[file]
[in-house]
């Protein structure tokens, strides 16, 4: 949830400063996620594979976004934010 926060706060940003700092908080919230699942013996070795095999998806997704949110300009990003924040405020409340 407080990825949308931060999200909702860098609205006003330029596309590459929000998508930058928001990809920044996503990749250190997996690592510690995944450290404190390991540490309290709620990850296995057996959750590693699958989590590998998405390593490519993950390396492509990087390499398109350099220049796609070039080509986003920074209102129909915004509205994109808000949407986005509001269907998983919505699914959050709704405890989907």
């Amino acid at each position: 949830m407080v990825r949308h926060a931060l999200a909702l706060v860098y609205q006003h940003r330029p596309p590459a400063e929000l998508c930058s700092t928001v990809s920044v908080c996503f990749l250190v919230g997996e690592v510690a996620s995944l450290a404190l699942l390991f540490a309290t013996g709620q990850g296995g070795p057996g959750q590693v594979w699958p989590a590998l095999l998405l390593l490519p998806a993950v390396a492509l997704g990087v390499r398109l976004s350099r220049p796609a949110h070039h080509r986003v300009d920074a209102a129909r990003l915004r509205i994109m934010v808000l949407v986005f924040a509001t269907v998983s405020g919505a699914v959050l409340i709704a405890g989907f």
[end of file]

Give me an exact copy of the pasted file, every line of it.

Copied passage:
[in-house]
């Protein structure tokens, strides 16, 4: 949830400063996620594979976004934010 926060706060940003700092908080919230699942013996070795095999998806997704949110300009990003924040405020409340 407080990825949308931060999200909702860098609205006003330029596309590459929000998508930058928001990809920044996503990749250190997996690592510690995944450290404190390991540490309290709620990850296995057996959750590693699958989590590998998405390593490519993950390396492509990087390499398109350099220049796609070039080509986003920074209102129909915004509205994109808000949407986005509001269907998983919505699914959050709704405890989907």
């Amino acid at each position: 949830m407080v990825r949308h926060a931060l999200a909702l706060v860098y609205q006003h940003r330029p596309p590459a400063e929000l998508c930058s700092t928001v990809s920044v908080c996503f990749l250190v919230g997996e690592v510690a996620s995944l450290a404190l699942l390991f540490a309290t013996g709620q990850g296995g070795p057996g959750q590693v594979w699958p989590a590998l095999l998405l390593l490519p998806a993950v390396a492509l997704g990087v390499r398109l976004s350099r220049p796609a949110h070039h080509r986003v300009d920074a209102a129909r990003l915004r509205i994109m934010v808000l949407v986005f924040a509001t269907v998983s405020g919505a699914v959050l409340i709704a405890g989907f």